421a limbo? New resi unit applications hit a low in April

With key legislation's fate up in the air, developers may be wary to move ahead

Residential permit applications filed with the Department of Buildings from April 1, 2014 to April 30, 2015 (Source: DOB data, <em>TRD</em> analysis)
Residential permit applications filed with the Department of Buildings from April 1, 2014 to April 30, 2015 (Source: DOB data, TRD analysis)

Uncertainty over the fate of the 421a program may be giving developers pause, with last month seeing the lowest number of permits filed in the last year for new residential units in New York City.

Total units filed in April fell below 1,000 for the first time in at least thirteen months, according to The Real Deal’s analysis of DOB permit applications, adjusting for residential developments with 15 or more units or at least 15,000 square feet.

The findings show that April’s applications included only 781 of these qualifying units, the lowest such count in 12 months by a considerable margin.

Compare that figure to December, when some 6,700 of these units were included in permit applications. Or September, when a development filing spree put a whopping 11,500 future units on the board.

So how low did April go? The median monthly count of units during the past 12 months sits at about 3,834 units per month, with a monthly average of just over 4,000 units.

The numbers come in just after the New York Building Congress released a construction report stating that in 2014, residential construction hit a record $12 billion. The same day, Barbara Corcoran went on Bloomberg to say that there might be a new real estate bubble developing, and that if you’re looking for middle class housing in the city going forward you can “forget about it”.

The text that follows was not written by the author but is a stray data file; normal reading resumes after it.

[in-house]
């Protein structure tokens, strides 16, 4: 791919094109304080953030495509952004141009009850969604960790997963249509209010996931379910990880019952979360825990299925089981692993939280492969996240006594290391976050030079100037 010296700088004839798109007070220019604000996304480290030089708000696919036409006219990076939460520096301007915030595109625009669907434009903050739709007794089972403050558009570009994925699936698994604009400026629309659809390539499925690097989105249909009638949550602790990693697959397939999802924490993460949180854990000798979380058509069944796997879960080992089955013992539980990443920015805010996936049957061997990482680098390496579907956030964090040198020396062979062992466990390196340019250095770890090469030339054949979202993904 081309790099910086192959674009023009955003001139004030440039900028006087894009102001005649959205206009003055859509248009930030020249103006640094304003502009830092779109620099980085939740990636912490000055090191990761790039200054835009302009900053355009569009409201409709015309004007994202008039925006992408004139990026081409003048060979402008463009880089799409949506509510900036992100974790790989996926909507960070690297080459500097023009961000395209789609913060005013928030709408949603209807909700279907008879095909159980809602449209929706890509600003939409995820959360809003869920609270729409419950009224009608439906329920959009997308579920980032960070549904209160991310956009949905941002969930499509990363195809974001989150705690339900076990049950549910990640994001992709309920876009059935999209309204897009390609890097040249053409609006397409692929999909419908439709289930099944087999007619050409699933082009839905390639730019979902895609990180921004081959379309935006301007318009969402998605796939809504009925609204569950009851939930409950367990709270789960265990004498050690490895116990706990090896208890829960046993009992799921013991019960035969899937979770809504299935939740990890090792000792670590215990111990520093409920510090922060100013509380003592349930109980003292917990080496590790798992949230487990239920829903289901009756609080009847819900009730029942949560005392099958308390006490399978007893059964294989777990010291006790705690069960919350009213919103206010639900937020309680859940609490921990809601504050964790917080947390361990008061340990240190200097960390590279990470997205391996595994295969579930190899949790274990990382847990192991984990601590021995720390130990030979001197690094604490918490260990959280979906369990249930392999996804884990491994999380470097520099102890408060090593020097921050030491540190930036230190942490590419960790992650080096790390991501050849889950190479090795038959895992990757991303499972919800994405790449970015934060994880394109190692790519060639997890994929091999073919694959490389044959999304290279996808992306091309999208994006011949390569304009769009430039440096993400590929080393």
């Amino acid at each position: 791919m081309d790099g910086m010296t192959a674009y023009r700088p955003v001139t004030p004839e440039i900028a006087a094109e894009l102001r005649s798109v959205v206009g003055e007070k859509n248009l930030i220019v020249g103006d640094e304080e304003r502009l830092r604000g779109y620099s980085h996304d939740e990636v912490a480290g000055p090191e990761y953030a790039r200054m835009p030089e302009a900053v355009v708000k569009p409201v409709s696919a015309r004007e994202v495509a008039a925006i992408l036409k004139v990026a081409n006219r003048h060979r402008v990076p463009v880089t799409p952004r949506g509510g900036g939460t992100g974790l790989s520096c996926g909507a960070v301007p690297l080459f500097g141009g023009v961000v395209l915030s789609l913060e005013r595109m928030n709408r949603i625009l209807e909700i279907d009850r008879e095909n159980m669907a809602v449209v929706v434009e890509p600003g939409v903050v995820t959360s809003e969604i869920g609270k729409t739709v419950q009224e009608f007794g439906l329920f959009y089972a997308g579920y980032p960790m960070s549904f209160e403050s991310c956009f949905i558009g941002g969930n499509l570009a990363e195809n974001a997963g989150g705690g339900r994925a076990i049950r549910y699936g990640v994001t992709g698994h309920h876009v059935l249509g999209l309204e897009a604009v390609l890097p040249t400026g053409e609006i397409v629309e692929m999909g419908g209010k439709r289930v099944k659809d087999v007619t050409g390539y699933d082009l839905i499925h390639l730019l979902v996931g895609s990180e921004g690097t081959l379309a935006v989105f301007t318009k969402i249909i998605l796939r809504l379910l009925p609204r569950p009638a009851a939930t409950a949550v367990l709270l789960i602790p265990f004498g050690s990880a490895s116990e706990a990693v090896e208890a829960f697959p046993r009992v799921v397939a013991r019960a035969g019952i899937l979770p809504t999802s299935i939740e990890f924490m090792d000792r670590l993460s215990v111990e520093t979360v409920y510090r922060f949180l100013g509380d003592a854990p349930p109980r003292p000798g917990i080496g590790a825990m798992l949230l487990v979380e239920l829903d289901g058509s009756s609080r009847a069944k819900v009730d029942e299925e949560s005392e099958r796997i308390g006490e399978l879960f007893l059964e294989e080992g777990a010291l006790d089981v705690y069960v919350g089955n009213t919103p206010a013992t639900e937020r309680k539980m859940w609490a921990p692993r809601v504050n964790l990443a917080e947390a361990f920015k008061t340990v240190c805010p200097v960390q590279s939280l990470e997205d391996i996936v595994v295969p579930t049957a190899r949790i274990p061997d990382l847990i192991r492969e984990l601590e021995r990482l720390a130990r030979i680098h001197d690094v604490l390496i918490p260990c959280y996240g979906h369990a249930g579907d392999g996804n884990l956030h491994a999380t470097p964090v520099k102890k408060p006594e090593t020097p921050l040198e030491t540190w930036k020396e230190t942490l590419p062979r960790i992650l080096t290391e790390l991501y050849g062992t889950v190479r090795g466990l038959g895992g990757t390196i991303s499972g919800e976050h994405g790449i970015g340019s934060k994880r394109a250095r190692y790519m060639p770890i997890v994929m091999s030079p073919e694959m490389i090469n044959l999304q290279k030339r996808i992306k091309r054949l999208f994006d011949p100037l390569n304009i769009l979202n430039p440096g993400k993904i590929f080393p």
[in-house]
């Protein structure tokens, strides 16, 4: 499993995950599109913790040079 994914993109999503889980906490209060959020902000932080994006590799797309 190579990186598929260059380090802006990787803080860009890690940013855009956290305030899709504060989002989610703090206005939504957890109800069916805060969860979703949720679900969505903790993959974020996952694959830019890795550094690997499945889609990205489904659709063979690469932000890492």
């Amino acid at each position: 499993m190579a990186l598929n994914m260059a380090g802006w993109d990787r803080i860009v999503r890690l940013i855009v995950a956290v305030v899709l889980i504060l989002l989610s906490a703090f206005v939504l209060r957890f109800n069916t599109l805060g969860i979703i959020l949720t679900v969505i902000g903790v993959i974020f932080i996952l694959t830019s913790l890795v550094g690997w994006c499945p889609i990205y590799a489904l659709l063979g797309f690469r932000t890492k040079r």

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It’s that issue of affordable housing that David Behin, partner and president of the investment sales division at MNS, said might be behind the April drought in permit applications.

“The next big date in real estate right now for new construction is June of 2015,” Behin told TRD, referring to a pending decision in Albany regarding expiring 421a tax abatements for new developments that include affordable housing.

“I can definitely tell you that there has been hesitation because nobody knows,” he said of the upcoming decision. “Are they [developers] going to be doing an 80/20 project, are they going to be doing a 70/30 project––what are they going to be building?” he said, in reference to 421a eligible projects that include at least 20 percent affordable housing.

Andrew Gerringer, a managing director at Marketing Directors, echoed Behin’s comments.

“I would say there was probably a rush because of the expiration of 421a,” said Gerringer, referring to the higher filing numbers in previous months, “but I think it’s a combination of things,” he said, citing that there were a flurry of trades of development sites in the past year, which postpones construction.

“We’ll look at the next couple of months and we’ll see what that tells us,” Gerringer continued, “but I think a lot of it has to do with 421a… No one really knows what’s going on with 421a.”